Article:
The graphic shows work in progress to improve the quality of CycleStreets routes by taking into account the cost of making a turn.
This is part of routing enhancement work being undertaken by Codex Cambridge with us as part of the Technology Strategy Board Innovation Vouchers scheme.
Top: balanced route (amber) recommends turning right across busy Perne Road.
Bottom: by including turn cost the advice changes to straight on at the roundabout.
The upper frame shows three routes for a journey along Cherry Hinton Road, Cambridge from west to east. The quietest route in green avoids the busy roundabout by using the shared use footway and toucan crossing of Perne Road. The fastest route in red goes straight across the roundabout. The balanced route shown in amber takes the first roundabout exit and then uses the service road marked Adkin’s Corner to connect with the shared use pavement.
The problem with the balanced route is that it is rather awkward to make that right turn off Perne Road. A rider willing to make such a right turn would likely be equally confident to have gone straight on at the roundabout.
Turning right from a major road into a minor road usually requires looking behind and moving out into the road to get into the right position to make the turn. If there is a lot of traffic it may require stopping at an arms distance from the middle of the road and waiting until it is safe to complete the turn. These factors amount to an extra delay and make the route feel more busy.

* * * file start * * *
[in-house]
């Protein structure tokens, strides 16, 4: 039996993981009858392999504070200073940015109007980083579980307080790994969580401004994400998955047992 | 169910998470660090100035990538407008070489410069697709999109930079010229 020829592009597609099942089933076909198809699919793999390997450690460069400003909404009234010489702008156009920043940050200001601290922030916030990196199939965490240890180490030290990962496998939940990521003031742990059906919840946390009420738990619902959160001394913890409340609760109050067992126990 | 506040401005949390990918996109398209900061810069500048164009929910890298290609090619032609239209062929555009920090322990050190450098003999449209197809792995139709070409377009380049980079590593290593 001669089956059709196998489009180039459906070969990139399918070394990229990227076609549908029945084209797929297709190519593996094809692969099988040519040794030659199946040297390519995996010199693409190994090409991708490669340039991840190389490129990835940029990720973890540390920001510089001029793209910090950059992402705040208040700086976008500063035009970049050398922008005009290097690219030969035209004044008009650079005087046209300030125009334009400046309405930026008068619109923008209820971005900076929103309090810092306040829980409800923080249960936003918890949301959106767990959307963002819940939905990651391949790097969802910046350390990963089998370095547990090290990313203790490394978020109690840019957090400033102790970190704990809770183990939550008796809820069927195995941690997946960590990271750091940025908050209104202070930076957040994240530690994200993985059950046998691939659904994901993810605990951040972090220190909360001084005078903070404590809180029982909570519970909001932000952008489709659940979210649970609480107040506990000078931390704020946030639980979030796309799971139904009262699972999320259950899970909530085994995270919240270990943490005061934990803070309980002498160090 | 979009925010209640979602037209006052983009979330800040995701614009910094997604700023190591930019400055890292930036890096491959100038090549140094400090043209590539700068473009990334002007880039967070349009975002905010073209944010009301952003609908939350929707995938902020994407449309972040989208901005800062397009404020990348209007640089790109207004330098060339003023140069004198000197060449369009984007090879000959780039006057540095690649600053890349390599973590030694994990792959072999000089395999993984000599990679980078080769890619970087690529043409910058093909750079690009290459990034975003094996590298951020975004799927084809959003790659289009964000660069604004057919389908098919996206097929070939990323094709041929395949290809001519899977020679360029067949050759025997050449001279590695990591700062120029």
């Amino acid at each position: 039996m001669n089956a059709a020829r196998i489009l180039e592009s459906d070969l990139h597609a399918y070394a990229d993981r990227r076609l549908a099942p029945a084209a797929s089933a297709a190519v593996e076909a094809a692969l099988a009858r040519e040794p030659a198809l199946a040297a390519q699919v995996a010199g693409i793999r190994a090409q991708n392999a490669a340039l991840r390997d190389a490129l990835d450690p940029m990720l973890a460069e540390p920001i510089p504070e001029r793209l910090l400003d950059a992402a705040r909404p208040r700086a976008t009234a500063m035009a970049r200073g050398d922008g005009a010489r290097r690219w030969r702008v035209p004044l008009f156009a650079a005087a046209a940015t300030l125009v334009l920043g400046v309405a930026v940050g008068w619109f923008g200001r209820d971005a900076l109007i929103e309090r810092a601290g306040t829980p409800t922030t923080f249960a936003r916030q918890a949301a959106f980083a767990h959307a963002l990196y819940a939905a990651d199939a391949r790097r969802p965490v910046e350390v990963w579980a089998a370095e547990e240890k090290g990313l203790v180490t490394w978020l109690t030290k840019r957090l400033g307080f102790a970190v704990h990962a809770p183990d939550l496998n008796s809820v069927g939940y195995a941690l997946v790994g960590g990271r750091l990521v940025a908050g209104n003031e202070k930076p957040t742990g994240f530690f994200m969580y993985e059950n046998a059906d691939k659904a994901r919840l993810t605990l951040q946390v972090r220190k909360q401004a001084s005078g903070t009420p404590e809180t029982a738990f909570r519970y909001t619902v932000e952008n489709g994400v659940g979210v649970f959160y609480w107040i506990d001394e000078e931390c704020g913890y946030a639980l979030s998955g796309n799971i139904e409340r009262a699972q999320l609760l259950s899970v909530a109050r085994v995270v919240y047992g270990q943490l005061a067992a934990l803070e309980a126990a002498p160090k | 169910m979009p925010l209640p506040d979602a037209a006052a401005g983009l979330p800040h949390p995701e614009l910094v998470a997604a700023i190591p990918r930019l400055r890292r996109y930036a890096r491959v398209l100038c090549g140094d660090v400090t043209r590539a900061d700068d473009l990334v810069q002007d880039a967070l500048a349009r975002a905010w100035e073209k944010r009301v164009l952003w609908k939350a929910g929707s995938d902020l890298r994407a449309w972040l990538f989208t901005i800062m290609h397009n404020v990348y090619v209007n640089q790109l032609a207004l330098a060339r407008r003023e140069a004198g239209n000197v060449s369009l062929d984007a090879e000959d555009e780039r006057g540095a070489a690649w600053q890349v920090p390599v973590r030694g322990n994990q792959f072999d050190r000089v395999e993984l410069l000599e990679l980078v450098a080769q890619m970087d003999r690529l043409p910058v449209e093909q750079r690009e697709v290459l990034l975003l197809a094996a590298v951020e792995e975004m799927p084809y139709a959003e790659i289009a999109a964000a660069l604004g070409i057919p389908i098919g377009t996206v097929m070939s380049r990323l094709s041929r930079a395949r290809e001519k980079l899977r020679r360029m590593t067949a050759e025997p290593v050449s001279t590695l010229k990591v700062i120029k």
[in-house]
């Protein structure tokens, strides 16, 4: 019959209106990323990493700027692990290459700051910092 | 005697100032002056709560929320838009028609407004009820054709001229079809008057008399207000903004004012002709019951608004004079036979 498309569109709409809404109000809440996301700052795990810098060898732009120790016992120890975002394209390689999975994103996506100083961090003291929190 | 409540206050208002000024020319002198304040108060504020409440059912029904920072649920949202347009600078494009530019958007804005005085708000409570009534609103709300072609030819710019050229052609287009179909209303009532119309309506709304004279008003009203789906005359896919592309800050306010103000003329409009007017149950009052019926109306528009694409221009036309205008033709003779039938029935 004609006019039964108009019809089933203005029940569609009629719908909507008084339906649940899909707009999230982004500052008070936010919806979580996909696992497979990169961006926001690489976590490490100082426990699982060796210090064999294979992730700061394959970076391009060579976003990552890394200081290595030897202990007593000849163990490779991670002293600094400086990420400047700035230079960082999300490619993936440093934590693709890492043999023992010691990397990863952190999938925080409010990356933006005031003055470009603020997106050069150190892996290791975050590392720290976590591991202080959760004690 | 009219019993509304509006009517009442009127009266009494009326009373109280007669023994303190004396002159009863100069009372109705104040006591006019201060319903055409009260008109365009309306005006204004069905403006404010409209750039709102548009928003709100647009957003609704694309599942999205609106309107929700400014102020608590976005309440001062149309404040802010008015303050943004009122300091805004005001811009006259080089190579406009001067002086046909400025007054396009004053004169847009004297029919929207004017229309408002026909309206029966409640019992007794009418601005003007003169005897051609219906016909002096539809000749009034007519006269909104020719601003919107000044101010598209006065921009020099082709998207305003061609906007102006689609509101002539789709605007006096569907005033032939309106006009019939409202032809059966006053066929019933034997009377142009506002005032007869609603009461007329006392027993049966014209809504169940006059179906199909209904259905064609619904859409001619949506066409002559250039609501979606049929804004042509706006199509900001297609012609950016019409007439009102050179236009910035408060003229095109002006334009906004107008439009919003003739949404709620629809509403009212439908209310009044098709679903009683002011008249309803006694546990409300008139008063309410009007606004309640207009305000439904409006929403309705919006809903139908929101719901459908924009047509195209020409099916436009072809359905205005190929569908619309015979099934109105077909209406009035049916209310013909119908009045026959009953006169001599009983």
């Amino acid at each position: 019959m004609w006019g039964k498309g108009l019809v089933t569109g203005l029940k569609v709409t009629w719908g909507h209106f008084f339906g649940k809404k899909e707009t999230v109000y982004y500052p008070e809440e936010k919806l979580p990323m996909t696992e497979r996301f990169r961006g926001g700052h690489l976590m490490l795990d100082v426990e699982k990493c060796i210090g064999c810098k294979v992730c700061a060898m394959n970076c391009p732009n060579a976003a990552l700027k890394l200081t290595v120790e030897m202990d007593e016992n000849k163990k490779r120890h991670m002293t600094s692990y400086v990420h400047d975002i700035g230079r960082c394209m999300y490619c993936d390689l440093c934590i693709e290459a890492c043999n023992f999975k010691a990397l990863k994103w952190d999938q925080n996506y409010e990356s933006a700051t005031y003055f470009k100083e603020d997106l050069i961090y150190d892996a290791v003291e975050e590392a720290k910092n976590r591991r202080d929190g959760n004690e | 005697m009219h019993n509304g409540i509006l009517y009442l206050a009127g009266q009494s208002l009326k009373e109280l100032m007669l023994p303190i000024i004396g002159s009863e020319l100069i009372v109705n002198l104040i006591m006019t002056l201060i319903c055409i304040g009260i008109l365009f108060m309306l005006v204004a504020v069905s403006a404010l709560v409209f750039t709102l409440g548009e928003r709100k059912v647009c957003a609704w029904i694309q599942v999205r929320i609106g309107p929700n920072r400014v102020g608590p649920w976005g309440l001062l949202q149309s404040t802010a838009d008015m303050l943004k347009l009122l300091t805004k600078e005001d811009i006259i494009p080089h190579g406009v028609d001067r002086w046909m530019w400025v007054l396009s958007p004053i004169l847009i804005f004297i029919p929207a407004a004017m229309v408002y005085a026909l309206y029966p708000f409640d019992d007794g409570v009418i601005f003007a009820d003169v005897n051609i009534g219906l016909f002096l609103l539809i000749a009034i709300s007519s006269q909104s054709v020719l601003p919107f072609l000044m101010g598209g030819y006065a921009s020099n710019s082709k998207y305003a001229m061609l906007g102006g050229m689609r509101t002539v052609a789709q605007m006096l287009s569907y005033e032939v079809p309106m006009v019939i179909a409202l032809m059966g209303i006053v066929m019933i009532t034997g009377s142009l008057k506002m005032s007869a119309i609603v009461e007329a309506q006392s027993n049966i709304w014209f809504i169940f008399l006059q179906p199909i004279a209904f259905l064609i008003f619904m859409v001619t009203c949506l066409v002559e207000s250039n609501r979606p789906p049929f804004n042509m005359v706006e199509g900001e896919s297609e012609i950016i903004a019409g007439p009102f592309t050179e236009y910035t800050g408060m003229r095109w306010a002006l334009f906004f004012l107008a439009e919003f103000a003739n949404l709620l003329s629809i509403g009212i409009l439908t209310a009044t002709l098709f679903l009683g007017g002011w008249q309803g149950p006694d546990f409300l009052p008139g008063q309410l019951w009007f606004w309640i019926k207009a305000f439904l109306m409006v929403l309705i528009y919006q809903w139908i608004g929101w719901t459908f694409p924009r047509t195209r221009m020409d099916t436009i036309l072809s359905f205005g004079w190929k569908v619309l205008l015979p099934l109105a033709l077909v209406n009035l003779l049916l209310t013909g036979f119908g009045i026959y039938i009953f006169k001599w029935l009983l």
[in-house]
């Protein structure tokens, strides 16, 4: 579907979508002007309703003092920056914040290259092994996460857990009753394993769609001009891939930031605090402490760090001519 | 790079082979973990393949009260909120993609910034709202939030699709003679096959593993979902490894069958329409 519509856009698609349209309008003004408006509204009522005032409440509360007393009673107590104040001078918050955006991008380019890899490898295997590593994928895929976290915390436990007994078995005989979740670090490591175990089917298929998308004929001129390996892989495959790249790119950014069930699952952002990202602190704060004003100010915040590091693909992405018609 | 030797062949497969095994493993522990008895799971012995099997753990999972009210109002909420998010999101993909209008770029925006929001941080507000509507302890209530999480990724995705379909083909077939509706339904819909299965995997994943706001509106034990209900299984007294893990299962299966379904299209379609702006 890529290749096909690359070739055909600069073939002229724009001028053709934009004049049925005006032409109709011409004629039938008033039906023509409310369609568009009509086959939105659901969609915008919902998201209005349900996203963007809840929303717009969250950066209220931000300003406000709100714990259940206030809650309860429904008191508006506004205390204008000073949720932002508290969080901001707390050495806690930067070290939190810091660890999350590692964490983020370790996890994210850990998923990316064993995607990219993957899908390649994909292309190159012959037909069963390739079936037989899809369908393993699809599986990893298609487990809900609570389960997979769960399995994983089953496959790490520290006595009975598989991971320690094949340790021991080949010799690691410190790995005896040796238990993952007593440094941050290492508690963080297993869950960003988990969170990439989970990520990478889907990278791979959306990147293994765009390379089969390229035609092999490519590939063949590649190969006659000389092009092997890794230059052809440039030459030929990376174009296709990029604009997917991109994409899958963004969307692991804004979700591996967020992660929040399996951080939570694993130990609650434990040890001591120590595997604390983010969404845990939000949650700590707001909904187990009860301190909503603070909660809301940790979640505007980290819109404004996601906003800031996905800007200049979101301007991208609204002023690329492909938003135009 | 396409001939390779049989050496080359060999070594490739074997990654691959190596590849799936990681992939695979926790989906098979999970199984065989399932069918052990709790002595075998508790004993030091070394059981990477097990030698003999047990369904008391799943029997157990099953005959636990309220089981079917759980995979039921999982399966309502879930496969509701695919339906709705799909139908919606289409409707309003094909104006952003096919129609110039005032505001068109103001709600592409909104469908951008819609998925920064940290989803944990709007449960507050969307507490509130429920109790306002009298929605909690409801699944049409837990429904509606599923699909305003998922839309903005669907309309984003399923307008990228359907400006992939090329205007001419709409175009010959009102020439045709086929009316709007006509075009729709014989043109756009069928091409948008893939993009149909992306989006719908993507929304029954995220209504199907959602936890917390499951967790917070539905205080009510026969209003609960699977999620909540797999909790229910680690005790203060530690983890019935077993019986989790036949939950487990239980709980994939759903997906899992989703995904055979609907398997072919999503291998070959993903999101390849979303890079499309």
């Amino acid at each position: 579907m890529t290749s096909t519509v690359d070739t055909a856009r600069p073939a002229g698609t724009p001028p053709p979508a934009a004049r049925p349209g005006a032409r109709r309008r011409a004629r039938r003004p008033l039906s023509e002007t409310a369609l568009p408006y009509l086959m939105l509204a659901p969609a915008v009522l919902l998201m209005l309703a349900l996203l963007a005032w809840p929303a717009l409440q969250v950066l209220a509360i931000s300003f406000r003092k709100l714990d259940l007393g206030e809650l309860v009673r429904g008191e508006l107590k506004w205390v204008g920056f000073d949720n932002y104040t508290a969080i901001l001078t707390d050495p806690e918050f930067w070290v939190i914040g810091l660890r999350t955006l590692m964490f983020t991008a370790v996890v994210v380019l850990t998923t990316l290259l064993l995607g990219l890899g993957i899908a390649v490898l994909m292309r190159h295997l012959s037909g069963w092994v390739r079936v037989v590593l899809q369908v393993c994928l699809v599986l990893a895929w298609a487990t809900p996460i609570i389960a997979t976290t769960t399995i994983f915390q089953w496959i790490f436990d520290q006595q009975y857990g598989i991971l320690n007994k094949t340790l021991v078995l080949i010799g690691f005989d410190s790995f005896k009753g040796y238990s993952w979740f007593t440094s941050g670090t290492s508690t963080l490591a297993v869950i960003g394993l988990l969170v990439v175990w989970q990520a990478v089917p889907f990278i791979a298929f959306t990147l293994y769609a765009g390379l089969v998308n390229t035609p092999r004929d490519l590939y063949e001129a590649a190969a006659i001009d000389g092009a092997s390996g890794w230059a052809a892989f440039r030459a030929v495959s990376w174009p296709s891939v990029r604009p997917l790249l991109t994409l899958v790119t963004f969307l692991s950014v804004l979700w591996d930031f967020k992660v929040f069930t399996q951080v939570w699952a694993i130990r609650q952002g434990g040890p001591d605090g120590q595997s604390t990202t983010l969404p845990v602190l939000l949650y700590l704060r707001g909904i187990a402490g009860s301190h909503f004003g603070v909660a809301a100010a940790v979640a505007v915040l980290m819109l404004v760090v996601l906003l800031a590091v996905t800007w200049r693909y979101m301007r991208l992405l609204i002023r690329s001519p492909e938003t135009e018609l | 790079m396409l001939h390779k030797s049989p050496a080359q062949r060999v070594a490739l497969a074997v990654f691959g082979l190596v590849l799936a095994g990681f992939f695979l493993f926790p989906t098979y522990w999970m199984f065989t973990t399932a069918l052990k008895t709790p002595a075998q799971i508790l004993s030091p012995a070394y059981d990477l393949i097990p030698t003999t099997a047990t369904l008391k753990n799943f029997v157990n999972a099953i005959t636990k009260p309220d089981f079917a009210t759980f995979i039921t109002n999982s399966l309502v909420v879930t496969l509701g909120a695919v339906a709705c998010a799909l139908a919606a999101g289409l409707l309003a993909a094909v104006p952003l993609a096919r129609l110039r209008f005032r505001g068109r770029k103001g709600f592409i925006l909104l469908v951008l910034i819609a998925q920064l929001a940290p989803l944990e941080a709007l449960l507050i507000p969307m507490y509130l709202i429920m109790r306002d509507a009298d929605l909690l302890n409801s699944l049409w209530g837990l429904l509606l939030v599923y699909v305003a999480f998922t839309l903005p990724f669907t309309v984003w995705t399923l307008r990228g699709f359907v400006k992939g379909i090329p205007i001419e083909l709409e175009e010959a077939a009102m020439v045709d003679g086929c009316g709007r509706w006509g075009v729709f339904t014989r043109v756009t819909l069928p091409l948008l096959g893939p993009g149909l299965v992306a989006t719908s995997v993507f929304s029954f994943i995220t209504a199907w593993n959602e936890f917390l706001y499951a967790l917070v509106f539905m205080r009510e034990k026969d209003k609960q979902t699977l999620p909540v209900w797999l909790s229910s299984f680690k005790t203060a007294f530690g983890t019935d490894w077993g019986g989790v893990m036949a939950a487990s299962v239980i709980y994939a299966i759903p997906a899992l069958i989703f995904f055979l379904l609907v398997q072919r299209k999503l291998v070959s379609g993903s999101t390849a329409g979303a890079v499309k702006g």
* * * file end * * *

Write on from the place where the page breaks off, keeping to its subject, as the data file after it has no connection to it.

The lower frame shows the situation when the cost of making a turn has been included in planning the route and shows the balanced route going straight on at the roundabout.
Choosing the numbers
In the case of the fastest route the cost of turning right can be estimated as a number of seconds. The estimate has to be for a typical rider and represent an average time. In reality the amount will vary by the time of day, amount of traffic, the type of roads involved and the rider. In CycleStreets the only data we can easily access are the types of road. So as a starting point we can create a table with the following columns:
- from road type (e.g. primary, secondary, service)
- to road type
- turn type (eg. turn left, turn right, straight on)
- estimated delay in seconds
So for instance a right turn from a primary road into a service road could have a delay of eight seconds, whereas a left turn from a residential road to another residential road might have only a one second delay.
Turn delays in seconds only affect the fastest routes, and have no affect on the quietest routes which are only concerned with how busy the route. To account for turns in quiet routes involves comparing a right turn with an equivalent cycling distance. Eg. are you prepared to cycle for an extra 100 metres to avoid a right turn off a busy road into a service road?
Choosing the right numbers for that is a bit of an art and a lot of experimentation. This is work in progress, and there’s a bit more to do before we can include this in CycleStreets routes.